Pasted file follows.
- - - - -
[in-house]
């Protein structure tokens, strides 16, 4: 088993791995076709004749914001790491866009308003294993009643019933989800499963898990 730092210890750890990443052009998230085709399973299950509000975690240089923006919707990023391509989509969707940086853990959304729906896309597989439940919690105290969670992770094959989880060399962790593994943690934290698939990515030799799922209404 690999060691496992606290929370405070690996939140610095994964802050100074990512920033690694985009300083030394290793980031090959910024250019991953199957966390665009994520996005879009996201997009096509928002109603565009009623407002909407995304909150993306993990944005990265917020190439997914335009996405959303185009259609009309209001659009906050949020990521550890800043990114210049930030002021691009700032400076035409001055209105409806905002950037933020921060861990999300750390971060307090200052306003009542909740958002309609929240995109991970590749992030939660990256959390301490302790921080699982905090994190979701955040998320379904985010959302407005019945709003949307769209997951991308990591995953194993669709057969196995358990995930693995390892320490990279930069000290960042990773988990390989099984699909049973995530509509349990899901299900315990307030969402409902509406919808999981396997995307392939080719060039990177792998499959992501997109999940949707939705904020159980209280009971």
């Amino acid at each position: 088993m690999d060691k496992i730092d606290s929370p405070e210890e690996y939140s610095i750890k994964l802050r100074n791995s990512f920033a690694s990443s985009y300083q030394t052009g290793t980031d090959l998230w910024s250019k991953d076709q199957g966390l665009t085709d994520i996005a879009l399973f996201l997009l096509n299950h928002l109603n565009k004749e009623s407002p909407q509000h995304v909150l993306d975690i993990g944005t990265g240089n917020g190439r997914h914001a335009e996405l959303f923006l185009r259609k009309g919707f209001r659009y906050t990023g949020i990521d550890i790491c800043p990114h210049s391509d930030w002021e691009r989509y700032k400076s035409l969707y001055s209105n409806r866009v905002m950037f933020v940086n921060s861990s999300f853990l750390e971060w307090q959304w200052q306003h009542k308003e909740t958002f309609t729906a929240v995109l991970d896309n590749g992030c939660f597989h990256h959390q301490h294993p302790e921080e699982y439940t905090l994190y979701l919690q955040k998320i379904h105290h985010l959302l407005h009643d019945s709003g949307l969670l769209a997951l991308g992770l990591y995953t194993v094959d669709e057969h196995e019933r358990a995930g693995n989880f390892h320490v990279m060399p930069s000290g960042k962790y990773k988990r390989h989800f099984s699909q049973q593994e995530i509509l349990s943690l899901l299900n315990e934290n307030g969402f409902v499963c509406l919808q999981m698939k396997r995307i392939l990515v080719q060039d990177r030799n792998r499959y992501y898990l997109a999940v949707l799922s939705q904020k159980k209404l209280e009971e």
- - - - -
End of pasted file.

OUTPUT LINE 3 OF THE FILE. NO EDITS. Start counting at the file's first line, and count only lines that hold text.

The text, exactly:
């Amino acid at each position: 088993m690999d060691k496992i730092d606290s929370p405070e210890e690996y939140s610095i750890k994964l802050r100074n791995s990512f920033a690694s990443s985009y300083q030394t052009g290793t980031d090959l998230w910024s250019k991953d076709q199957g966390l665009t085709d994520i996005a879009l399973f996201l997009l096509n299950h928002l109603n565009k004749e009623s407002p909407q509000h995304v909150l993306d975690i993990g944005t990265g240089n917020g190439r997914h914001a335009e996405l959303f923006l185009r259609k009309g919707f209001r659009y906050t990023g949020i990521d550890i790491c800043p990114h210049s391509d930030w002021e691009r989509y700032k400076s035409l969707y001055s209105n409806r866009v905002m950037f933020v940086n921060s861990s999300f853990l750390e971060w307090q959304w200052q306003h009542k308003e909740t958002f309609t729906a929240v995109l991970d896309n590749g992030c939660f597989h990256h959390q301490h294993p302790e921080e699982y439940t905090l994190y979701l919690q955040k998320i379904h105290h985010l959302l407005h009643d019945s709003g949307l969670l769209a997951l991308g992770l990591y995953t194993v094959d669709e057969h196995e019933r358990a995930g693995n989880f390892h320490v990279m060399p930069s000290g960042k962790y990773k988990r390989h989800f099984s699909q049973q593994e995530i509509l349990s943690l899901l299900n315990e934290n307030g969402f409902v499963c509406l919808q999981m698939k396997r995307i392939l990515v080719q060039d990177r030799n792998r499959y992501y898990l997109a999940v949707l799922s939705q904020k159980k209404l209280e009971e």